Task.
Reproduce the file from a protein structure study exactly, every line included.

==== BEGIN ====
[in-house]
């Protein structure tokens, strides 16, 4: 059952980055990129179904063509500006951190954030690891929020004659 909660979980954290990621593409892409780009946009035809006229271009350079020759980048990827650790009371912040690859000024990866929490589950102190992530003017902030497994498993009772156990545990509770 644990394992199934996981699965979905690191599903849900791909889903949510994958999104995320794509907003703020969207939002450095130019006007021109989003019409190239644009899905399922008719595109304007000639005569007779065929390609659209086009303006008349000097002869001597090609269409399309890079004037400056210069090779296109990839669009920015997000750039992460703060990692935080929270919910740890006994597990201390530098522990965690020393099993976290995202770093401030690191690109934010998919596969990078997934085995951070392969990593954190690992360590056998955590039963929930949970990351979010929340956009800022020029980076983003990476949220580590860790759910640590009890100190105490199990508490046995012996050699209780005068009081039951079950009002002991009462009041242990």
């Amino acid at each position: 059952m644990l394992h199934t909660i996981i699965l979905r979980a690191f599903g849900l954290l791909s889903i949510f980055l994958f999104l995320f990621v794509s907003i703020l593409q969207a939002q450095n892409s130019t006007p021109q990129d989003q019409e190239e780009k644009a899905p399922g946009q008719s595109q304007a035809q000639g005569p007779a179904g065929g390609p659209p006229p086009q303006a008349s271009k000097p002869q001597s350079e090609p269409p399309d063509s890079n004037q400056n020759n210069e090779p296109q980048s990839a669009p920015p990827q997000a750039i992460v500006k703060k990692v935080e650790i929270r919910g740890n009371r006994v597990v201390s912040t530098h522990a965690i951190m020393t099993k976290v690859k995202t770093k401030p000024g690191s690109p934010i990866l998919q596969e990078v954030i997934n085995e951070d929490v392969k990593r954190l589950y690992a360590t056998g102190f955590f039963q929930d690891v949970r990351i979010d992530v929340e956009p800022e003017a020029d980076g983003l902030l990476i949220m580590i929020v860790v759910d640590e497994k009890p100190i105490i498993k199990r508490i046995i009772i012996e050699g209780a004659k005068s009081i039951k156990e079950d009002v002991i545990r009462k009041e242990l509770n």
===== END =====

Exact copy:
[in-house]
């Protein structure tokens, strides 16, 4: 059952980055990129179904063509500006951190954030690891929020004659 909660979980954290990621593409892409780009946009035809006229271009350079020759980048990827650790009371912040690859000024990866929490589950102190992530003017902030497994498993009772156990545990509770 644990394992199934996981699965979905690191599903849900791909889903949510994958999104995320794509907003703020969207939002450095130019006007021109989003019409190239644009899905399922008719595109304007000639005569007779065929390609659209086009303006008349000097002869001597090609269409399309890079004037400056210069090779296109990839669009920015997000750039992460703060990692935080929270919910740890006994597990201390530098522990965690020393099993976290995202770093401030690191690109934010998919596969990078997934085995951070392969990593954190690992360590056998955590039963929930949970990351979010929340956009800022020029980076983003990476949220580590860790759910640590009890100190105490199990508490046995012996050699209780005068009081039951079950009002002991009462009041242990």
């Amino acid at each position: 059952m644990l394992h199934t909660i996981i699965l979905r979980a690191f599903g849900l954290l791909s889903i949510f980055l994958f999104l995320f990621v794509s907003i703020l593409q969207a939002q450095n892409s130019t006007p021109q990129d989003q019409e190239e780009k644009a899905p399922g946009q008719s595109q304007a035809q000639g005569p007779a179904g065929g390609p659209p006229p086009q303006a008349s271009k000097p002869q001597s350079e090609p269409p399309d063509s890079n004037q400056n020759n210069e090779p296109q980048s990839a669009p920015p990827q997000a750039i992460v500006k703060k990692v935080e650790i929270r919910g740890n009371r006994v597990v201390s912040t530098h522990a965690i951190m020393t099993k976290v690859k995202t770093k401030p000024g690191s690109p934010i990866l998919q596969e990078v954030i997934n085995e951070d929490v392969k990593r954190l589950y690992a360590t056998g102190f955590f039963q929930d690891v949970r990351i979010d992530v929340e956009p800022e003017a020029d980076g983003l902030l990476i949220m580590i929020v860790v759910d640590e497994k009890p100190i105490i498993k199990r508490i046995i009772i012996e050699g209780a004659k005068s009081i039951k156990e079950d009002v002991i545990r009462k009041e242990l509770n």